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Fatigue and AnemiaFatigue and Anemia
           
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MISSING A DOSE OF ATRIPLA
Jul 29, 2010

I am on atripla for the past two months. I always drink my tablet at the same time everyday, but one day I missed my tablet for about 15minutes. Does it mean that the drug will become resistant. I am worried about it. Should I go to my HIV doctor and check if this is the case. please help

Response from Dr. Frascino

Hi,

Relax Max. Atripla has a very long half-life and consequently does not have to be taken exactly at the same time every day. You can be off by hours in either direction without any cause for concern. This will not increase your chance of developing drug resistance. You do not need to check with your doctor regarding this incident. See below for similar questions.

Dr. Bob

miss my dose on occasion May 1, 2009

Dr. Bob

i have been on atripla now for a little over a year and have been poz for 3 years. I work late shifts on the weekend 6pm to 4am and in the middle of the week i work the am shift 7a to 5p so it hard to balance taking my meds at the same time becasue of the side effects. on occasion usually 2 or 3 times a month i fall sleep and forget to take my meds. So here lately i have been worried about drug resistance. Is this a serious concern for me?

Response from Dr. Frascino

Hi,

Certainly nonadherence for any reason is one of the chief contributors to the development of drug resistance. That said, it's remarkably challenging to be 100% compliant with daily medications that must be taken for years and years. Perhaps you could try developing some type of reminder system. A check-off sheet on the refrigerator door or next to your toothbrush? Link your mediations to something you do consistently before going to sleep. (Keep the meds next to the porno DVDs and lube?) Be creative, even if it means you set an alarm clock every day just as a reminder to pop your pills.

That you've missed "2 or 3" doses a month of Atripla is not ideal but it's extremely unlikely that this would cause drug resistance. (You'll know based on your lab tests. If resistance develops, the plasma HIV viral load will spike.)

Good luck.

Dr. Bob

hiv meds and time change Oct 28, 2008

Dr. Bob,

First let me say that I appreciate you all the other docs on the site. Thanks to you all I have learned so much about living with HIV. This may seem like a dumb question but I am going to ask it. I have been taking Atripla for over a year now. Have never missed a single dose. My viral went from over 1 million copis to less than 50 within 3 months after starting treatment. My cd4 has gone up and down due chemotherapy for my KS. Also, my oncologists are using rapamune to control my PEL. Anyhow, my simple question is: do the turning of the clocks ahead and back effect my HIV meds? Is it best to adjust my Atripla to the new time or keep it with the old? Silly but causes me to think too mucn about. Also, have you heard anything about using rapamune (sirolimus) for the treatment of Primary Effusion Lymphoma? It seems to be working...just that it is an immune suppressant and that has me concerned. Thanks so much for your time and all that you put into this site! Dennis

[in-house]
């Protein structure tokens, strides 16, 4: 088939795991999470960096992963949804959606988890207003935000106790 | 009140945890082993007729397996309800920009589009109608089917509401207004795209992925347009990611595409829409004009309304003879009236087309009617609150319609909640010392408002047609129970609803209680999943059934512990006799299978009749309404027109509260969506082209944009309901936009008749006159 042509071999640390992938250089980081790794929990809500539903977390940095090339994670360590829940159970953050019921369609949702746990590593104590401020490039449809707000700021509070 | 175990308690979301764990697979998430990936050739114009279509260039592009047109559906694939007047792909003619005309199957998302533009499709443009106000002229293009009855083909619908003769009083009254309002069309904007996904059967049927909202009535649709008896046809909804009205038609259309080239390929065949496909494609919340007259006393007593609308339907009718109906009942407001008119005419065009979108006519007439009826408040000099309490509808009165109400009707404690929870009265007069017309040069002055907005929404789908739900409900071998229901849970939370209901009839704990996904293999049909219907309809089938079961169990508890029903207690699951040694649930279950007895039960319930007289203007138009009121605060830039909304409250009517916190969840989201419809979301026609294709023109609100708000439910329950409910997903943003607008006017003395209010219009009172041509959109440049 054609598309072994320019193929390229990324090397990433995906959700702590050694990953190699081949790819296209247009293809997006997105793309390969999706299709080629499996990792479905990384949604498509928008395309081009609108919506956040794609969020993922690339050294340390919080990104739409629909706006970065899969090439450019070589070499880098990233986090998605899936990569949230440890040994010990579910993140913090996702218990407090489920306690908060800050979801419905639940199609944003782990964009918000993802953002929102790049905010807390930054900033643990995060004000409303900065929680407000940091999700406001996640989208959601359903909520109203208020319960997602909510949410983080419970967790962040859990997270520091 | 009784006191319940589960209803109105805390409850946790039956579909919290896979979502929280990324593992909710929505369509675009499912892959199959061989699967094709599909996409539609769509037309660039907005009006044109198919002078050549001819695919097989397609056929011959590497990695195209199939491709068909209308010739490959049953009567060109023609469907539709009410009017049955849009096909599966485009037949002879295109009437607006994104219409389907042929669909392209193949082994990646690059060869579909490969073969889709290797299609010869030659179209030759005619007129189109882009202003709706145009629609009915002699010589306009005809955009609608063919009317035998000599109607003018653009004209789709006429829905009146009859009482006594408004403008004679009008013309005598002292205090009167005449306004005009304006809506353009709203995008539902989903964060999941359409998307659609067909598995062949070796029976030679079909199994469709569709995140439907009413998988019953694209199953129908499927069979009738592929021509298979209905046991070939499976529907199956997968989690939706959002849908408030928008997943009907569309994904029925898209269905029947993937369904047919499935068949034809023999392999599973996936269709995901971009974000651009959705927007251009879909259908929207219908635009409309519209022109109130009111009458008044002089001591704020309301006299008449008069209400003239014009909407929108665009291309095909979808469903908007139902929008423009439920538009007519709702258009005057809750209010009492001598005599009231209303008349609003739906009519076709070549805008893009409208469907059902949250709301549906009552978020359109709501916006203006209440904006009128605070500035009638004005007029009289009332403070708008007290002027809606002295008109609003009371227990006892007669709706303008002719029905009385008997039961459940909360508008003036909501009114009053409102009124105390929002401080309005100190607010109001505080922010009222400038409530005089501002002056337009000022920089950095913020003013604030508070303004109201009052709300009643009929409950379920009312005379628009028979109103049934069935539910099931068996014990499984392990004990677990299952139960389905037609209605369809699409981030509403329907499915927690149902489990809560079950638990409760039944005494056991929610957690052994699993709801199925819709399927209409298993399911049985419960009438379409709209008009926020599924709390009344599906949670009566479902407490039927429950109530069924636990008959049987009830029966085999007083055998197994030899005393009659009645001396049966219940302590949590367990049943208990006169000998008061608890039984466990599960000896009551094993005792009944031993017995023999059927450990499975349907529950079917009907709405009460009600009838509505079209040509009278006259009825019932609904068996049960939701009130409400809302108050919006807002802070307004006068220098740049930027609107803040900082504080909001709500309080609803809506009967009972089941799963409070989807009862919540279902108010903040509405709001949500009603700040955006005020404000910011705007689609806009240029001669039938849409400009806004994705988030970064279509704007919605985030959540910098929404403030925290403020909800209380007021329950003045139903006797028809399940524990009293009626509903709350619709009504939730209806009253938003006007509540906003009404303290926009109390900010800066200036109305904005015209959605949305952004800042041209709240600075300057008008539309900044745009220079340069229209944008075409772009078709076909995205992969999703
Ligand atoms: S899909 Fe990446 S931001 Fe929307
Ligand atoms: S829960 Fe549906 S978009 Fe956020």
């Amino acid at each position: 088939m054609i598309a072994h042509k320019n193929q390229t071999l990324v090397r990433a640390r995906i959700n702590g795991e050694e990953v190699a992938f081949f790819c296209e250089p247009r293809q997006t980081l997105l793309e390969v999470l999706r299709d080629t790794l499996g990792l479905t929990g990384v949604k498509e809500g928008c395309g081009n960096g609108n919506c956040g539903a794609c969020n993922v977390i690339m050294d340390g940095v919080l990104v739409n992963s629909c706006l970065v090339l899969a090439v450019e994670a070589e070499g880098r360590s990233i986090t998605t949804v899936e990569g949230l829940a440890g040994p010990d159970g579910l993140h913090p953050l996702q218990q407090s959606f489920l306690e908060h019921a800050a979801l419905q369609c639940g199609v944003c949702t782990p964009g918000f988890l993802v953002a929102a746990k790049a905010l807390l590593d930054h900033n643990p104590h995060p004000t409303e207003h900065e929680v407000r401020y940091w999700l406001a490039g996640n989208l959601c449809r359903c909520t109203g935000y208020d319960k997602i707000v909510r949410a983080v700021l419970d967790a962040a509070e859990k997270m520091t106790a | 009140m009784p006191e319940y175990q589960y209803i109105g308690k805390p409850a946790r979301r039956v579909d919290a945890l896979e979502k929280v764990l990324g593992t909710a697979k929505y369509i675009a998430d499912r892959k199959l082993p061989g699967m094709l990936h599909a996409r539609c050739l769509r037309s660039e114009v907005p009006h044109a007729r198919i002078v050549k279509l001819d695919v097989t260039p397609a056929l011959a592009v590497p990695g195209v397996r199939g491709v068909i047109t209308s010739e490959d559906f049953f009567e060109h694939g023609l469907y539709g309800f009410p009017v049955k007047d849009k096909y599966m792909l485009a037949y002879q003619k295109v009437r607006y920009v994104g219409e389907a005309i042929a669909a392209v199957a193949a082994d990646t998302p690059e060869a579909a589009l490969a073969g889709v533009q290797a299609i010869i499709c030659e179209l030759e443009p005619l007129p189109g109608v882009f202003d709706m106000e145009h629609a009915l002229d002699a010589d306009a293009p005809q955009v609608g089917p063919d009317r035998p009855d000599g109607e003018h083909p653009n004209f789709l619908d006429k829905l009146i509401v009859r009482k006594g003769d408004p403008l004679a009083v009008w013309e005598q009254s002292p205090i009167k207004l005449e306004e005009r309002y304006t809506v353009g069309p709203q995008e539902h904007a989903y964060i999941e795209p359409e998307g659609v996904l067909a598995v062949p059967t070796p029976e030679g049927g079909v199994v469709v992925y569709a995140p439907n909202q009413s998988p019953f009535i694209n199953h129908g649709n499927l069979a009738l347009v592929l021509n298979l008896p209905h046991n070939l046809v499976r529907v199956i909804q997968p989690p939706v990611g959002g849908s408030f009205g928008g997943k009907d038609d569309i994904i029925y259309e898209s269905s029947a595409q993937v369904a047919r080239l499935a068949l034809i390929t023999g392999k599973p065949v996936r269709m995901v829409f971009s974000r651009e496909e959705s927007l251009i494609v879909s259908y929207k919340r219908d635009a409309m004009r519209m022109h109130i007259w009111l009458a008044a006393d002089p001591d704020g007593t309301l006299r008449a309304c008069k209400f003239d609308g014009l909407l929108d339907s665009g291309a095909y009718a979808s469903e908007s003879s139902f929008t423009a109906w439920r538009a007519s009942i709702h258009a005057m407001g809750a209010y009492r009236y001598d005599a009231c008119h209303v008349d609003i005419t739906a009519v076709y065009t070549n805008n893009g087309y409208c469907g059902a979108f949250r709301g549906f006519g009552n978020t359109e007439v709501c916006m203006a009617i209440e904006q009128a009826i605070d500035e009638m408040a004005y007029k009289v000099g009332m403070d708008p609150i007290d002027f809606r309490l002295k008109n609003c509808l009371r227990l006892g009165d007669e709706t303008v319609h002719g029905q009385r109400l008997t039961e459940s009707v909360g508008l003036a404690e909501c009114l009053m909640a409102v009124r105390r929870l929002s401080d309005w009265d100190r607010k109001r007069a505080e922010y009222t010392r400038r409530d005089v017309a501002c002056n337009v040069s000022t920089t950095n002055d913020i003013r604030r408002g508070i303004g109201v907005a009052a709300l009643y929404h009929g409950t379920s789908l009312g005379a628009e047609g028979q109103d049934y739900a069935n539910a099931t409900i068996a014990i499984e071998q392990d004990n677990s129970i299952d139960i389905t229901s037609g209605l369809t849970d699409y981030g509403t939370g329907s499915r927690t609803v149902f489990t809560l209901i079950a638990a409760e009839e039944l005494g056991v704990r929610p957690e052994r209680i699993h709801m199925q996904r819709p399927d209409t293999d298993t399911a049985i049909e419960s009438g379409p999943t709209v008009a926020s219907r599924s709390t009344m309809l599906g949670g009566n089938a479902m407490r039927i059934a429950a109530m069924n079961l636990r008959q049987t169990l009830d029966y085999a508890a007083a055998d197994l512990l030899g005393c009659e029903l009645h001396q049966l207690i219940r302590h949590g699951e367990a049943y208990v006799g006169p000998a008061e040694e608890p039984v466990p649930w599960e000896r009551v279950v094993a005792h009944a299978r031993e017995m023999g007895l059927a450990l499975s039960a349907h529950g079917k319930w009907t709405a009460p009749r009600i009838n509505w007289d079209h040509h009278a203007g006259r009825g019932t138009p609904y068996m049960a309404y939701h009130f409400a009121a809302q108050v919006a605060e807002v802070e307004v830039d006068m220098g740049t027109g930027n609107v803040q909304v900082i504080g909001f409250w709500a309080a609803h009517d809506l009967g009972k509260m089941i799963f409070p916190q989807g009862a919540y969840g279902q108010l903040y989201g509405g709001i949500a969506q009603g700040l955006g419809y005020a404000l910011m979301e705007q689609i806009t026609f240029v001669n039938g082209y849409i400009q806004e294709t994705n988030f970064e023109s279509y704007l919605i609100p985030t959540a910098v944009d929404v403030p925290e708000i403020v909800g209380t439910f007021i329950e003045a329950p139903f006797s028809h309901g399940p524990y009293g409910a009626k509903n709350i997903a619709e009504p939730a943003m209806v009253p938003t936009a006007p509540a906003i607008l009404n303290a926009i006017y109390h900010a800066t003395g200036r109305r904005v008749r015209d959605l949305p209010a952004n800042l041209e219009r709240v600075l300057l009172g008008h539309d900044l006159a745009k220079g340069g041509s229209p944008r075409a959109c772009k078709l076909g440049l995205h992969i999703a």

Response from Dr. Frascino

Hello Dennis,

Your question is not silly! If you want to see some really silly questions, check the chapter "Funny Questions" in the archives. Some of those are actually light years beyond silly.

The "fall forward or spring back" time changes will not affect your treatment with Atripla. Atripla has a very long half-life and taking your dose an hour or two early or late will not have any deleterious effects. OK?

I'm delighted to hear you are responding well to your therapy. Having your HIV plasma viral load plummet from one million to less than 50 copies within three months is excellent news!

I don't have any personal experience using rapamune for the treatment of Primary Effusion Lymphoma. But since you state "it seems to be working," I'd say never argue with success! As far as the immune suppressant effect of any chemotherapeutic agent, your oncologist should be consulting with your HIV specialist. There are ways to mitigate potential negative consequences of most of these agents.

Good luck.

Dr. Bob


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